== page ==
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Surprisingly, doctors' capitation hasn't grown much.
Managed care is growing much faster than capitation. That conclusion leaps out of the findings of the latest Medical Economics Continuing Survey, which asked office-based physicians about capitation for the second year in a row.
Last year, health maintenance organizations and preferred provider organizations contributed a median 45% of the revenues of participating doctors, compared with 41% in 1994. But for doctors with prepaid patients, capitation accounted for only 15% of income last year, the same as a year earlier.
Physicians participating in HMOs grossed a median $63,770 from them in 1995, up 17% from the prior year. PPO earnings advanced 13%, to $48,660. In contrast, physicians with prepaid contracts received a median $40,000 in capitation payments, only 5% more than they had the year before.
The most recent numbers from InterStudy, an HMO research group based in Minneapolis, tell a similar story. While HMO enrollment soared 15%, to 58.4 million, during 1995, the capitated portion of HMOs' patient-care expenses leveled off. Of the amount HMOs spent on primary-care services in the 12 months prior to July 1, 1995, 65% was capitated, down from 68% the prior year. And 45% of HMOs' expenditures for specialty services during the same period were prepaid, compared with 50% for the previous 12 months. Both figures were little changed from those in 1993, indicating that capitation has reached a plateau, says InterStudy's Assistant Director Shawn Schwartz.
According to the Medical Economics survey, there was a small increase this year, from 36% to 38%, in the portion of physicians participating in capitated plans. But this was far less than the rise in the number of doctors who take managed care patients. HMO participation jumped to a median 77% of survey respondents, from 69% in 1995. PPO participation rose to 75%, a gain of 6 points.
Pediatricians were most likely to have capitated patients, followed at a distance by other primary care physicians. Pediatrics also ran neck and neck with gastroenterology again for the most involvement in HMOs and PPOs. Overall, surgical specialists led non-surgeons in both categories.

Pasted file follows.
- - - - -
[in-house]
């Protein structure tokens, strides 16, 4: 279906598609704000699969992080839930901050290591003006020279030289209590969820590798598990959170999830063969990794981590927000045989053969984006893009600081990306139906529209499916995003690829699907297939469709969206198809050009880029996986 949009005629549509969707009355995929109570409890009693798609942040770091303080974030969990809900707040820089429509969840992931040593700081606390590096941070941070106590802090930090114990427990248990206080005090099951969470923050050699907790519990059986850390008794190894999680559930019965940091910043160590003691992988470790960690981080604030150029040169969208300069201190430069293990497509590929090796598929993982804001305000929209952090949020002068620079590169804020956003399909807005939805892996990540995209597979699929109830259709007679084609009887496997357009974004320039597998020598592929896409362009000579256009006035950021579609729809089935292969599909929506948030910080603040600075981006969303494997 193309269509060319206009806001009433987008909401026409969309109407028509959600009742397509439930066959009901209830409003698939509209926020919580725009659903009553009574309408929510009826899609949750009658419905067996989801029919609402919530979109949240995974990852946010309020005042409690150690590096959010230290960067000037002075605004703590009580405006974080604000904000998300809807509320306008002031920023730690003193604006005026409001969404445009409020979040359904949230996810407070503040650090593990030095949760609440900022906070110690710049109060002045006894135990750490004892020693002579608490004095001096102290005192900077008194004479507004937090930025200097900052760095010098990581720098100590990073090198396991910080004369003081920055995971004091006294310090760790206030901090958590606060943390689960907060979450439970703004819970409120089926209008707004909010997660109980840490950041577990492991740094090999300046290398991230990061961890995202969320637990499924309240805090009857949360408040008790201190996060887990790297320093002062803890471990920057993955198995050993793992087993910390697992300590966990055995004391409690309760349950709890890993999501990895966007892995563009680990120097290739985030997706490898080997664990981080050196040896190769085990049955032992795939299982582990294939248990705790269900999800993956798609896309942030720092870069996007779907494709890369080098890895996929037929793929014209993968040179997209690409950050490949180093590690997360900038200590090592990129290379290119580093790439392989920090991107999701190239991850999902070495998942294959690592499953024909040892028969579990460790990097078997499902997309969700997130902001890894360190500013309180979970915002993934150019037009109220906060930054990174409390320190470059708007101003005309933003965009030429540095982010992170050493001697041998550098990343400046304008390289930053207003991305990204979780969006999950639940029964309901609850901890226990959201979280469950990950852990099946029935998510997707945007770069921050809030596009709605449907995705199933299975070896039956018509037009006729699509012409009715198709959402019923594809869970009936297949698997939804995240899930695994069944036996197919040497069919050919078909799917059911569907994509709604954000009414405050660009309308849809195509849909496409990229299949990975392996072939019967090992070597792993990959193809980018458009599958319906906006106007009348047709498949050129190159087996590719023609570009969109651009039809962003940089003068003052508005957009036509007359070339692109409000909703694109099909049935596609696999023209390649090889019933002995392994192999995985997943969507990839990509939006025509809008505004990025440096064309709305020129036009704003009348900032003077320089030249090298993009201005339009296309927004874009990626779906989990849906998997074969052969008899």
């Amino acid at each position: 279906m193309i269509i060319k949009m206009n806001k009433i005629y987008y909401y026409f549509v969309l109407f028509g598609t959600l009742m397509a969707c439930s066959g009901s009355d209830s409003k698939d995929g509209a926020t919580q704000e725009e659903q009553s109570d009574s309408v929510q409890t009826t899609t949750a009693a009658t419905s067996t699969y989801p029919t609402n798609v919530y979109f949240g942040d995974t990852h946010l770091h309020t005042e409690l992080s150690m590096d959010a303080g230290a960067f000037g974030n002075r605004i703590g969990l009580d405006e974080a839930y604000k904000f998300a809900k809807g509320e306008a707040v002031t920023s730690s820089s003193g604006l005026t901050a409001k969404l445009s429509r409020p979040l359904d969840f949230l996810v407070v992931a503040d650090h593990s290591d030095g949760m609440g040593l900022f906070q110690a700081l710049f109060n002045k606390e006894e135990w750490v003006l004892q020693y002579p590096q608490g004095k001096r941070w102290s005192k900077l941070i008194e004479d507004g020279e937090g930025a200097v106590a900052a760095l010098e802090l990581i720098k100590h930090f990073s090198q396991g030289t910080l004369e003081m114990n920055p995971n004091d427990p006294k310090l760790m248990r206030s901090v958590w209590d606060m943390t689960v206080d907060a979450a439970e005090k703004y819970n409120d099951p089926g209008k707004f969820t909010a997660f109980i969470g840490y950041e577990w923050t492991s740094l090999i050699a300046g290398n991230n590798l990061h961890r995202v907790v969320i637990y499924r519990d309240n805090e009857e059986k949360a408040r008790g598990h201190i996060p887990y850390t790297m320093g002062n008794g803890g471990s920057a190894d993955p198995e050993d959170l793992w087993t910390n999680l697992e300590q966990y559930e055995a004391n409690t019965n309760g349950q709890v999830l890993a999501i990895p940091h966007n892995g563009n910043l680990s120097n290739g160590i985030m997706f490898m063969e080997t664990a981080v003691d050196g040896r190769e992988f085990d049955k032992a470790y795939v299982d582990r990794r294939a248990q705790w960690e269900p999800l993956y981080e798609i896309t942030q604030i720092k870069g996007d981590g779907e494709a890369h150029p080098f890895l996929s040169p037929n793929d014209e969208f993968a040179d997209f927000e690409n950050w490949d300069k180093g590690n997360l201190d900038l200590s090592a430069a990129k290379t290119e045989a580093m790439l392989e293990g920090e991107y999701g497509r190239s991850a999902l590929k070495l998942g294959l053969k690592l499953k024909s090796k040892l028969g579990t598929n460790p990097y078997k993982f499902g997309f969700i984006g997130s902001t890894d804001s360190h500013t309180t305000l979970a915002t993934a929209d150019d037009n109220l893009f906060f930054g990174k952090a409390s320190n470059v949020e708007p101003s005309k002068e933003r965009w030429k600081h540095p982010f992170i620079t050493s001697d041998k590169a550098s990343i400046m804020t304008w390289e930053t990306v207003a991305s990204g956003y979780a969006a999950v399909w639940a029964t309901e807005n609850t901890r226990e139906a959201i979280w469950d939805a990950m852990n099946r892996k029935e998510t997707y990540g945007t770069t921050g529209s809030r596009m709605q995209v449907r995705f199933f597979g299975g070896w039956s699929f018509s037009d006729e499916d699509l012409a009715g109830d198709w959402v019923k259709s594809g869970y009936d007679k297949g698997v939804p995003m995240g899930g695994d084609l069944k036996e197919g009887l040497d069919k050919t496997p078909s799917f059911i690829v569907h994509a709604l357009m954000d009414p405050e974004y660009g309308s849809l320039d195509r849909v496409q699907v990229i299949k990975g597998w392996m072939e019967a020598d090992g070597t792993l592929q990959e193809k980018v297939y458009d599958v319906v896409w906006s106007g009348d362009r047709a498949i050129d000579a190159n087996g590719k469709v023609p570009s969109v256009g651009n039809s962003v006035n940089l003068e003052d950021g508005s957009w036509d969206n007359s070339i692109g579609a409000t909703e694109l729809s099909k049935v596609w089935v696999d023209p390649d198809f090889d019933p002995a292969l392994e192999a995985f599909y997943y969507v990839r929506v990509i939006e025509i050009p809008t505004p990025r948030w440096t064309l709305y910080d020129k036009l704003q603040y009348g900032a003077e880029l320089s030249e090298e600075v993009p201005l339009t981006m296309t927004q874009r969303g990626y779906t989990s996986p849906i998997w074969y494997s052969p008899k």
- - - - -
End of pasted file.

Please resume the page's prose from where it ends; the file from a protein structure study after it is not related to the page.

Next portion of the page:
General and cardio/thoracic surgeons, neurosurgeons and obstetricians/gynecologists all saw big jumps in revenue from HMOs. And surgeons continued to earn the most dollars from managed care. But obstetrician/gynecologists' earnings from PPOs dropped and orthopedic surgeons lost ground in both kinds of plans. Overall, non-surgeons enjoyed larger gains in median HMO and PPO revenues than did surgical specialists.
Across all specialties, the Medical Economics survey shows that physicians participating in at least one HMO typically netted nearly $40,000 more than did non-participants. Doctors have gotten the message.
The percentage of Midwestern physicians participating in HMOs and PPOs now exceeds that of their Western colleagues, and Eastern and Southern doctors aren't far behind. But the West remains far ahead in percentages of practice gross and active patients in HMOs and PPOs. In fact, Western practices continue to grow in those areas.
The West still leads in capitation, too, but the rest of the country is slowly catching up. A slightly higher percentage of physicians in New England than in the Far West now have capitated patients. Among physicians who take capitation, the median percentage of gross income from that source is no higher in the Far West than it is in the Mid-East or the Great Lakes region. And the median percentage of patients under capitation in practices that have prepaid income is nearly as high in the East and in the West.
Compared with a year earlier, Western physicians' median percentage of gross income from capitation actually declined, to 20% from 24%. Similarly, the percentage of patients under capitation in that region dropped to 22% from 25%. The decline was even more marked in the Rocky Mountain region, where capitation's gross-revenue share plummeted to 18% from 23%.
Whatever is ailing capitation, it hasn't extended to the rest of managed care. Even older doctors are jumping on the bandwagon: 72% of doctors aged 65 to 69, and 79% of those in the 60 to 64 age group, are now in managed care plans. And 83% of those in practice for 21 to 30 years are participating.
Perhaps older physicians' fears of being inundated by HMO patients have been allayed by their younger colleagues. According to the Medical Economics survey, HMO patients make up a median 25% of physicians' practices. These same people account for just 24% of patient visits. Only a median 16% of visits come from the 20% of patients in PPOs. Even capitated patients follow the same pattern. They make up a median 20% of physicians' practices, but only 17% of patient visits. PR